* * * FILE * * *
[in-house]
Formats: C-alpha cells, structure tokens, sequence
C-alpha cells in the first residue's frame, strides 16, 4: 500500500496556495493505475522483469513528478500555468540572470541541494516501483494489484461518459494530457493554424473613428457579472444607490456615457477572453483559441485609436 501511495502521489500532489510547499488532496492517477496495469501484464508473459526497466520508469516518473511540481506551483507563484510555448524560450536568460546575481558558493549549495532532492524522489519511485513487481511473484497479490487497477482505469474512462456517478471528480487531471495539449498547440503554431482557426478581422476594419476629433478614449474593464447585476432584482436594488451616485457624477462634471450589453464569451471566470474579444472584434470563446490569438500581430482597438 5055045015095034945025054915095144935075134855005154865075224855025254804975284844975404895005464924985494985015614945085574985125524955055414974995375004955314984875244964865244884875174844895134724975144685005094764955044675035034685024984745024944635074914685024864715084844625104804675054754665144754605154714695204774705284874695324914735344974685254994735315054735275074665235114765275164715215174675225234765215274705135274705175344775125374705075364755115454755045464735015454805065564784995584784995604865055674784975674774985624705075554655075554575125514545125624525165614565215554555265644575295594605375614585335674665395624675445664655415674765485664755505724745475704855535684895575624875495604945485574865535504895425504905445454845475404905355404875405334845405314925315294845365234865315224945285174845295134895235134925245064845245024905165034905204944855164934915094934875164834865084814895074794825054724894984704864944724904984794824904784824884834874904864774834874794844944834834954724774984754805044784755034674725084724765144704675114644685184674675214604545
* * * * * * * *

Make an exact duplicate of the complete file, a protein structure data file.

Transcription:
[in-house]
Formats: C-alpha cells, structure tokens, sequence
C-alpha cells in the first residue's frame, strides 16, 4: 500500500496556495493505475522483469513528478500555468540572470541541494516501483494489484461518459494530457493554424473613428457579472444607490456615457477572453483559441485609436 501511495502521489500532489510547499488532496492517477496495469501484464508473459526497466520508469516518473511540481506551483507563484510555448524560450536568460546575481558558493549549495532532492524522489519511485513487481511473484497479490487497477482505469474512462456517478471528480487531471495539449498547440503554431482557426478581422476594419476629433478614449474593464447585476432584482436594488451616485457624477462634471450589453464569451471566470474579444472584434470563446490569438500581430482597438 5055045015095034945025054915095144935075134855005154865075224855025254804975284844975404895005464924985494985015614945085574985125524955055414974995375004955314984875244964865244884875174844895134724975144685005094764955044675035034685024984745024944635074914685024864715084844625104804675054754665144754605154714695204774705284874695324914735344974685254994735315054735275074665235114765275164715215174675225234765215274705135274705175344775125374705075364755115454755045464735015454805065564784995584784995604865055674784975674774985624705075554655075554575125514545125624525165614565215554555265644575295594605375614585335674665395624675445664655415674765485664755505724745475704855535684895575624875495604945485574865535504895425504905445454845475404905355404875405334845405314925315294845365234865315224945285174845295134895235134925245064845245024905165034905204944855164934915094934875164834865084814895074794825054724894984704864944724904984794824904784824884834874904864774834874794844944834834954724774984754805044784755034674725084724765144704675114644685184674675214604545